Antitrust Regulators Will Be Navigating Health Care Reform In Evaluating New Accountable Care Organizations
While doctors and medical organizations have long had to navigate antitrust concerns in their practices, antitrust regulators will now have to consider health care reform in evaluating collective action by health care providers in groups known as care accountable care organizations (“ACOs”).
ACOs are health care provider groups responsible for the cost and quality of care delivered to a group of patients cared for by the groups’ doctors. The Affordable Care Act of 2010 seeks to foster the growth of ACOs as a way to control costs and boost quality in healthcare with a direction to the Centers for Medicare and Medicaid Services (CMS) to create a national voluntary program for accountable care organizations (ACOs) by January 2012.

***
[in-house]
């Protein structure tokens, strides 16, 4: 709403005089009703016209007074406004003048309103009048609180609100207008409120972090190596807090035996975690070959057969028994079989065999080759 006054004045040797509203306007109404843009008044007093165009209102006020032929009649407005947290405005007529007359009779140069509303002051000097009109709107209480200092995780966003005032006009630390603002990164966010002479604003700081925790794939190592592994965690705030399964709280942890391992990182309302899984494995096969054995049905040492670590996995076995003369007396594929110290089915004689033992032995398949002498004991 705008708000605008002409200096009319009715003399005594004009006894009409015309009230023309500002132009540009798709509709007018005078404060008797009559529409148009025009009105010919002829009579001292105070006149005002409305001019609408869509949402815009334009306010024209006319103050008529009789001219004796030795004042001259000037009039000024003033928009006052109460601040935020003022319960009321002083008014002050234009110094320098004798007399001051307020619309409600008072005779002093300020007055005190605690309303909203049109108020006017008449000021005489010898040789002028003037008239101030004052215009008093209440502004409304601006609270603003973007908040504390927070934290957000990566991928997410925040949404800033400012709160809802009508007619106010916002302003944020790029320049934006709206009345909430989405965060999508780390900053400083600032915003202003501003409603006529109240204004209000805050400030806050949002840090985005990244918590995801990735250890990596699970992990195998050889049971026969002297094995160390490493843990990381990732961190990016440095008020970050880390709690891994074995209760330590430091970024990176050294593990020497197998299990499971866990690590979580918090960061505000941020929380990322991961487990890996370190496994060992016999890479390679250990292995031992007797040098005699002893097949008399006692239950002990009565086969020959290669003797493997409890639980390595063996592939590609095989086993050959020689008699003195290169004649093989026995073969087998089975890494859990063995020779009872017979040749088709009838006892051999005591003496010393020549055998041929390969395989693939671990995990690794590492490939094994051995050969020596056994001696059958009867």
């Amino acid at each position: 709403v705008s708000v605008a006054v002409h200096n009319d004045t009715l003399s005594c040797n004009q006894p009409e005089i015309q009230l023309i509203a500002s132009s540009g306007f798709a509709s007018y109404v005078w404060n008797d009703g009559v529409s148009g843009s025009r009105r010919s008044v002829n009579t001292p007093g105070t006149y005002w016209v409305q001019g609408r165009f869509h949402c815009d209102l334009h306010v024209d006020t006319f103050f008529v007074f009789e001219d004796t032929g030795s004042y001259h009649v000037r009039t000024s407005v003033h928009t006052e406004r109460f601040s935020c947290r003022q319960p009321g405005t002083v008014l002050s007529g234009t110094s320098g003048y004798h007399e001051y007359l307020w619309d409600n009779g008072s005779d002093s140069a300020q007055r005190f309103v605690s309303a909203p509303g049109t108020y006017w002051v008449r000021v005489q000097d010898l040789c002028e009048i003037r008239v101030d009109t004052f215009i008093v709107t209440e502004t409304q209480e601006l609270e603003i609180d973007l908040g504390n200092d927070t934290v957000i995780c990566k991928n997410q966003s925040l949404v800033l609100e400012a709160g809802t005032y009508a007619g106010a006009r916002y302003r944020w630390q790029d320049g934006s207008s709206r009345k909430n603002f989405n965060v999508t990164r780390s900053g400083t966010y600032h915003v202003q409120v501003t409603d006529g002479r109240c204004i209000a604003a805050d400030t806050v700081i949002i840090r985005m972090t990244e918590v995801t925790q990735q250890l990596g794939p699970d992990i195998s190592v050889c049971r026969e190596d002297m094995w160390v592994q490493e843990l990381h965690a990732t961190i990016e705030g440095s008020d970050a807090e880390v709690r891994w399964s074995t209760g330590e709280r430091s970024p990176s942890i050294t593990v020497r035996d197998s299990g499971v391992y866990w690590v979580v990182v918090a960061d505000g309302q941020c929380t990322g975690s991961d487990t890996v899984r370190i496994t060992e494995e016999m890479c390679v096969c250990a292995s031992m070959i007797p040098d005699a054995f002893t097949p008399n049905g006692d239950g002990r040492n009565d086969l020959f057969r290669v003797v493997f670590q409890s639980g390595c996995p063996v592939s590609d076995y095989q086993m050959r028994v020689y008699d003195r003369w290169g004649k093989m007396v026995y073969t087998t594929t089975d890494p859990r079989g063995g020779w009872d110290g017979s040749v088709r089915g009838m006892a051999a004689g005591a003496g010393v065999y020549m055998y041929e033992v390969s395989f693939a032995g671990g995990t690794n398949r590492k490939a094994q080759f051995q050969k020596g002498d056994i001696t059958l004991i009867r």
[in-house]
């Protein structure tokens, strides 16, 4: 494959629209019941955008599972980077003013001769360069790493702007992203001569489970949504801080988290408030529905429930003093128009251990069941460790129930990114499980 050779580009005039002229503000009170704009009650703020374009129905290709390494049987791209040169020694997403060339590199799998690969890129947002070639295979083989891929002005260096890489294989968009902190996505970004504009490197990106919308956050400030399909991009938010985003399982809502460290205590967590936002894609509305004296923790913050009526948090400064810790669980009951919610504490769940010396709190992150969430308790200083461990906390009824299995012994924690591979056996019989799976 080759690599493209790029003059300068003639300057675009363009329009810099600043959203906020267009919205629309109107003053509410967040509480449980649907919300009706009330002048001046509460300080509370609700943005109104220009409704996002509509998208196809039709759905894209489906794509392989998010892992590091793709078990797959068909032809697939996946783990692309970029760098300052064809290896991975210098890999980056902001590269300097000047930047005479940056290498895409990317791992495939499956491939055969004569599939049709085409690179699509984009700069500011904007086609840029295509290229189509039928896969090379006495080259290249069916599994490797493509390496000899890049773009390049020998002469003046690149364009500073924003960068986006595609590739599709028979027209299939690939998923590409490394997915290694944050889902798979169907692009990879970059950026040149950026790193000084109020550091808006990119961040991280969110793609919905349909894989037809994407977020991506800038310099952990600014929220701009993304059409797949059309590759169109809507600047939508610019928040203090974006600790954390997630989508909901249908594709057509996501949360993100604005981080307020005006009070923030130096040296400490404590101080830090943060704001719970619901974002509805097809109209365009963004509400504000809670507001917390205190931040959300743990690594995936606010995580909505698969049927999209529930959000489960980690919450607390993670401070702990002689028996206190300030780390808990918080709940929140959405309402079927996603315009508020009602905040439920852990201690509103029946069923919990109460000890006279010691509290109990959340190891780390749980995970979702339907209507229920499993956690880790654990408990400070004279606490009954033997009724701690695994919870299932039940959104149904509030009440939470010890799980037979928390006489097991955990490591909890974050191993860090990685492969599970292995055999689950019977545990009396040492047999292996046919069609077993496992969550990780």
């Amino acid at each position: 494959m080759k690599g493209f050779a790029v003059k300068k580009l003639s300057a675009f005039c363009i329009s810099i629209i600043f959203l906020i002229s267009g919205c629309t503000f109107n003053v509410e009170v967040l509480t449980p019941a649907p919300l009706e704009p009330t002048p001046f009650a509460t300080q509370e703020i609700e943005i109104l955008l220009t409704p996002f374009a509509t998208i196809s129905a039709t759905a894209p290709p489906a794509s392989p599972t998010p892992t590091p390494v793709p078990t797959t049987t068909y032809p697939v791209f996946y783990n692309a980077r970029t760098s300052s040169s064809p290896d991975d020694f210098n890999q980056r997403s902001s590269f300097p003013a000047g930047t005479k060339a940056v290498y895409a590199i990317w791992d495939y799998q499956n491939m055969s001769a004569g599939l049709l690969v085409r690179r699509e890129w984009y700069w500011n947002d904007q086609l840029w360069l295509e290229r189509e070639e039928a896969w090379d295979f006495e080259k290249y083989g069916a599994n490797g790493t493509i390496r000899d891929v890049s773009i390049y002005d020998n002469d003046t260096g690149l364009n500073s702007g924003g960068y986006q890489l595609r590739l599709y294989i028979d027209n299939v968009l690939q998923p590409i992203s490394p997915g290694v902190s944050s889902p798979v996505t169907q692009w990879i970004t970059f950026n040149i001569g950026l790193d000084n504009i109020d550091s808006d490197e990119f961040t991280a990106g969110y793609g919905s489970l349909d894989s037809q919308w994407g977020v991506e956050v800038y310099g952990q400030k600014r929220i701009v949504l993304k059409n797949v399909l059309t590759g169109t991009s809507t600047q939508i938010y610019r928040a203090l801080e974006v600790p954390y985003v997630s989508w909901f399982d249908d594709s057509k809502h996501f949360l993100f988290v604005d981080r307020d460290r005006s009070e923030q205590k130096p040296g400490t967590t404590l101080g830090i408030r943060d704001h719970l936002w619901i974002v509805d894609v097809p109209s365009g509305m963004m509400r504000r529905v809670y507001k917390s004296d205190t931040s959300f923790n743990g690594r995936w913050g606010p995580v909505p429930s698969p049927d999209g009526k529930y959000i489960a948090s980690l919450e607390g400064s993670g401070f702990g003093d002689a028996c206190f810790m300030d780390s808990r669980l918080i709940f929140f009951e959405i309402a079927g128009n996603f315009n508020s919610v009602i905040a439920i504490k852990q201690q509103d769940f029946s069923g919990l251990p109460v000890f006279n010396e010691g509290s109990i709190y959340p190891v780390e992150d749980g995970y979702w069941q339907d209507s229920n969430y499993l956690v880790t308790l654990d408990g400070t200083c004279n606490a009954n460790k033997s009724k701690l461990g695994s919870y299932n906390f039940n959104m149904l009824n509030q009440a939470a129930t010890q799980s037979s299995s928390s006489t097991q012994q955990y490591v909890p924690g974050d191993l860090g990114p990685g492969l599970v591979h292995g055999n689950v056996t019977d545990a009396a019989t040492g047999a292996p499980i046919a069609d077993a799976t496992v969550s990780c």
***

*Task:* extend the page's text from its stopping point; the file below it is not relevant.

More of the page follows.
As ACOs grow in number and influence during the next few years, antitrust policy will have to take into account the goals of health care reform as antitrust regulators deal with the competing concerns of competition and cost containment.
These antitrust issues are explored by Constantine Cannon partners Axel Bernabe and Ankur Kapoor in a recent article that considers the antitrust implications of ACOs under the Affordable Care Act.